8 Things that can Kill a Mortgage Loan Approval

Written By: Glenn Michaels, Op-Ed Writer

Today almost every lender does automated underwriting and can furnish an applicant with an approval pretty quickly subject to underwriter validation.

Rates move up and down or stay the same; normally an uptick in the rates will not invalidate a loan approval as most lenders will issue an approval with a maximum rate. The mortgage volatility is not here, so rates are not moving up or down quickly. However certain behavior by borrowers or actions can kill an approval. We will discuss the most common eight reasons why an approval can be rescinded. Normally it can take forty five (45) days for a lender to go through the entire process to have a loan cleared for closing. An applicant or potential borrower has to make sure that they do not do anything during that waiting period to kill that loan.

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The bad behavioral items are below:

1. Don’t buy a new car or trade up to a bigger lease. Most lenders reverify a borrower’s credit during the processing stage or in the Quality Control state. In addition an inquiry recently made by an automobile dealership will also bring up a reason to investigate a car loan further. Over the years I have had a number of loan applications fail during the reverification process as a new car loan has pushed the ratios too high for a loan approval. Rule #1: Do not buy a new car or enter into a bigger car lease.

2. Don’t quit your job to change industries or to start a new company. The loan was originally approved because the applicant has income or job stability. Now that the applicant has left his job we no longer have job stability and possibly income stability as well. Rule #2: Do not quit your job during the processing of your loan application.

3. Don’t switch from a salaried job to a heavily commission job. If a borrower earns a salary and qualified for the mortgage with that salary that is why the borrower was approved. If the borrower goes from a salaried position to a heavy commission position the commission income will not be counted to qualify as there is no history to average the income. Rule #3: Do not switch from a salaried job to a heavy commission job.

4. Don’t transfer large sums of money between bank accounts. If a bank account is reverified and it is noted that there are large deposits and or withdrawals from one account to another the loan processor and or Quality Control person will have to question these moves. There could be a delay in closing the loan due to the large deposits, transfers and withdrawals. If an underwriter feels uncomfortable with these moves they might invalidate the loan approval. Rule #4: Don’t transfer large sums of money between bank accounts.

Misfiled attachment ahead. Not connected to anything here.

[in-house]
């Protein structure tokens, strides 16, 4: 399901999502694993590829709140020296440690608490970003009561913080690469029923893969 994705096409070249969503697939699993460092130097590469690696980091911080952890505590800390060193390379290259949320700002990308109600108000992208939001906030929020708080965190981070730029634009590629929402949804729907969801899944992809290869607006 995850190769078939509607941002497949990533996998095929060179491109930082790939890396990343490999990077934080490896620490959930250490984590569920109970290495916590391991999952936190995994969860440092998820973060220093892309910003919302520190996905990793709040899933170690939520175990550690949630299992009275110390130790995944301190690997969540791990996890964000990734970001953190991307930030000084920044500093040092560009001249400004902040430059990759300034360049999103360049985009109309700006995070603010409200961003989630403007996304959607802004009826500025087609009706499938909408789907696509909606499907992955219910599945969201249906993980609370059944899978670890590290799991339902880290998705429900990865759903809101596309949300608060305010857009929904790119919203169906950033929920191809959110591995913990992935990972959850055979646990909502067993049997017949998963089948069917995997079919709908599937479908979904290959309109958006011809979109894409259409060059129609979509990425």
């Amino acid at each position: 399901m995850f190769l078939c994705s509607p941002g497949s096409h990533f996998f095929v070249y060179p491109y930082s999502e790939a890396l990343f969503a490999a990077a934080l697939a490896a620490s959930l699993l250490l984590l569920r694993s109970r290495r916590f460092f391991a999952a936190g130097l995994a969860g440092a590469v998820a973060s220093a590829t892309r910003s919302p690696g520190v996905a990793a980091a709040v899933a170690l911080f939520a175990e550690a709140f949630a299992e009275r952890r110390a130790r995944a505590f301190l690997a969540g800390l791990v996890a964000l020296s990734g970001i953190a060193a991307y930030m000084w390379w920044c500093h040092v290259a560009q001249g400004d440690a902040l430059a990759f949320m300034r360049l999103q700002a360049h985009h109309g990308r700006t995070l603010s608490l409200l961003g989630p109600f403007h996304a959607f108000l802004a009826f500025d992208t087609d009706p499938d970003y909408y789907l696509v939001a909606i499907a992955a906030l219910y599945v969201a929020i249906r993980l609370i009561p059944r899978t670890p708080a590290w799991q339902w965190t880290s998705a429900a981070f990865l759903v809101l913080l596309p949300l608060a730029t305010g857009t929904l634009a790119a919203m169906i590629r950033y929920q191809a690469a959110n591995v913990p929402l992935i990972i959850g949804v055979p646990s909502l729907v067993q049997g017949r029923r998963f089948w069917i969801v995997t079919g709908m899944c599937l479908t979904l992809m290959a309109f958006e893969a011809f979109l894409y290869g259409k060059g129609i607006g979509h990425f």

5. Don’t forget to pay your bills even those in dispute. If a borrower does not pay his or her bills and a new credit report is pulled, there will be new late payments and the credit scores will change. Rule #5: Do not forget to pay your bills – even those in dispute.

6. Don’t open new credit cards – even if you are getting 20% off. New credit cards change the borrower’s credit capacity and utilization of their credit. These changes can also cause a change in a borrower’s credit score. Credits scores can change weekly so do not open new credit during this period. In addition the ratios can also change. Rule #6: Do not open new credit cards – even if you are getting 20% off.

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7. Don’t accept a cash gift without filing the proper “gift” paperwork. If a borrower receives a sizable cash gift and deposits the funds in a bank account and the lender discovers it they will be required to explain this. If a borrower does not use a bank account fund and uses the cash gift more questions will arise. If this should happen during the processing stage, notify the lender so the proper gift documentation can be completed. Rule #7: Do not accept a large cash gift without filing the gift documentation.

8. Don’t make random undocumented deposits into your bank accounts. All deposits made into bank accounts during the processing stage should be documented in case questioned. It is a good practice during the processing stage to keep good records behind each and every bank deposit. Rule #8: Do not make random bank deposits without the supporting documentation.

In my forty one (41) years of mortgage lending it is amazing how many borrowers have lost their approval because they did one or more of the eight 8) not to do’s while buying that dream home.

About The Author

Glenn Michaels - As an op-ed writer, Glenn Michaels is a mortgage underwriting instructor for CampusUnderwriter (www.MortgageUnderwriter.org). As a BBA & FHA DE Underwriter, Glenn is a Pace University graduate who also graduated from New York University’s School of Mortgage Finance. Glenn has conducted numerous training classes and has worked in the mortgage banking industry for 38 years. 


Opinion-Editorial (Op-Ed) Disclaimer For NAMP® Library Articles: The views and opinions expressed in the NAMP® Library articles are those of the authors and do not necessarily reflect any official NAMP® policy or position. Examples of analysis performed within this article are only examples. They should not be utilized in real-world application as they are based only on very limited and dated open source information. Assumptions made within the analysis are not reflective of the position of NAMP®. Nothing contained in this article should be considered legal advice.